By Tim Hume with Reporting by Iqbal Athas
(CNN) – Shortly before Buddhist mobs made a deadly rampage through Muslim neighborhoods near the town of Aluthgama, Sri Lanka last month, a man with cropped hair and glasses stood before expectant crowds to deliver an explosive speech.
Video footage of the rally, called following a traffic altercation between Muslim youths and a Buddhist monk in the coastal town, captures the speaker in full flight.
In a pointed reference to the security forces stationed nearby, he declares that the Sri Lankan police and army are Sinhalese, the mostly Buddhist ethnic majority that accounts for three-quarters of the island’s 20 million people.
Then, his arm raised and his voice rising to a shriek, he issues an explicit threat to Muslims, using a derogatory term for the minority.
To roars of approval, he vows that if any Muslim, were to lay a hand on a Sinhalese — let alone a monk — that would “be the end” of all of them.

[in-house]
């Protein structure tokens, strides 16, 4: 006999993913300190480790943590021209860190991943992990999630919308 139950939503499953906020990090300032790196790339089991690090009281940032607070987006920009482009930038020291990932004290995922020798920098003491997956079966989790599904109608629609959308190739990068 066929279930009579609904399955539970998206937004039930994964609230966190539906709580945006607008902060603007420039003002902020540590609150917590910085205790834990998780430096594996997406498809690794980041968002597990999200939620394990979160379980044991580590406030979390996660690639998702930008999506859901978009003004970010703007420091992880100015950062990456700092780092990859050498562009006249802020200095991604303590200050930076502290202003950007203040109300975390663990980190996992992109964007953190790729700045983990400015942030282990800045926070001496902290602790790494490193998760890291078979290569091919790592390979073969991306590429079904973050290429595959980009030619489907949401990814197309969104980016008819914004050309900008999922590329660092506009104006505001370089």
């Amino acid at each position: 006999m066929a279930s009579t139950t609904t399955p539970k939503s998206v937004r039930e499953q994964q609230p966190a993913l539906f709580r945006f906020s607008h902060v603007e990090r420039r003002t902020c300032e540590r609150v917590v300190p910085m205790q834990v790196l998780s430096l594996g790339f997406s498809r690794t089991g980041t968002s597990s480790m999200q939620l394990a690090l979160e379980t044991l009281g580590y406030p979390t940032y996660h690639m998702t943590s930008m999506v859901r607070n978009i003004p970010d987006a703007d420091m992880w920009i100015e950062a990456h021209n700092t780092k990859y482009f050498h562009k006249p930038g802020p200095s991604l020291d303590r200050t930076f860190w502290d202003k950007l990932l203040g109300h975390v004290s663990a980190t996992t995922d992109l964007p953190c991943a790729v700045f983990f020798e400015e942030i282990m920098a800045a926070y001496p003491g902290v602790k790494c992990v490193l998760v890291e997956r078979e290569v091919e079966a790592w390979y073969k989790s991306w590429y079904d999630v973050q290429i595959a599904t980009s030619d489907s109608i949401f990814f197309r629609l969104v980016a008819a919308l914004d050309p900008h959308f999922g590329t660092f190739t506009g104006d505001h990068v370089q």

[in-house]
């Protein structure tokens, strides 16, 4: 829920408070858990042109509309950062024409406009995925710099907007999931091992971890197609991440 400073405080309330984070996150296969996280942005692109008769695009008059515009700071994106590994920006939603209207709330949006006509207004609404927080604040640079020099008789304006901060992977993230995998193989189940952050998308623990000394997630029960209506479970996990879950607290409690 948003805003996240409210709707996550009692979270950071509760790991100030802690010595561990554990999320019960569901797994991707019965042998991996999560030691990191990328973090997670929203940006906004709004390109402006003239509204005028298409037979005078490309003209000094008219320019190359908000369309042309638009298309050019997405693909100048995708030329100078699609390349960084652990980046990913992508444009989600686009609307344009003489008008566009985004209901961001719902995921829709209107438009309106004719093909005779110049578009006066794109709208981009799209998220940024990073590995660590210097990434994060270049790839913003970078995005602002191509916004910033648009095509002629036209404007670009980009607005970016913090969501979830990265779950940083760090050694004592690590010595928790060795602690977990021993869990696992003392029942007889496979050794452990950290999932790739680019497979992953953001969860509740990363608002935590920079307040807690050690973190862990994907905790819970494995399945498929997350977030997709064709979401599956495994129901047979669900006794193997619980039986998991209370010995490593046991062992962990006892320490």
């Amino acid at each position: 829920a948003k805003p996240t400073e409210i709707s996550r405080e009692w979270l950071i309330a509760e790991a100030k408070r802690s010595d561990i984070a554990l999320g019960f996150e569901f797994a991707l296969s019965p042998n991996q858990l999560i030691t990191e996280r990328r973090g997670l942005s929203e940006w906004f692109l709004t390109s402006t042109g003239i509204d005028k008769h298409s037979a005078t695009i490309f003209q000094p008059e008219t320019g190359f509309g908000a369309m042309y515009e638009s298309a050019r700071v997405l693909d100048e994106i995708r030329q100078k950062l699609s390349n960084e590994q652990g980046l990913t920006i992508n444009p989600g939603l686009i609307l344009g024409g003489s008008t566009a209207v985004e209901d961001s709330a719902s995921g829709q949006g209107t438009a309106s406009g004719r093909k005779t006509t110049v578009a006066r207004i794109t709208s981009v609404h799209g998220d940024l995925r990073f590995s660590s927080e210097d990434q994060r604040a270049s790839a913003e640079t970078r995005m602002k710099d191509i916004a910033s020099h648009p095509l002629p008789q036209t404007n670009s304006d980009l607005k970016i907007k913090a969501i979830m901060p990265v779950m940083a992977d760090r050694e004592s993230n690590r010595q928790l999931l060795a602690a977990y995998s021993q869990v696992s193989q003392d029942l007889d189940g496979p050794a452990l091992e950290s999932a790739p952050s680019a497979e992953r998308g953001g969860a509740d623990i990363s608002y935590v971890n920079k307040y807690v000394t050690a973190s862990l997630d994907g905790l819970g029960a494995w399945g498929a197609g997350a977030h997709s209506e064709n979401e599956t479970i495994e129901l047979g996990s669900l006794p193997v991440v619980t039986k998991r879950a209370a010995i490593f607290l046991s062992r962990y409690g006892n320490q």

What is striking about the clip, aside from the viciousness of the rhetoric, is that the firebrand behind the microphone is dressed in the saffron robes of a Buddhist monk.
He is Galagoda Aththe Gnanasara, the Buddhist holy man who is the general secretary and public face of the Bodu Bala Sena (BBS, also known as Buddhist Power Force).
The ultra-nationalist Sinhalese Buddhist organization has emerged as a troubling presence on the Sri Lankan political landscape in recent years, and is blamed by many for inciting the deadly violence in Aluthgama.
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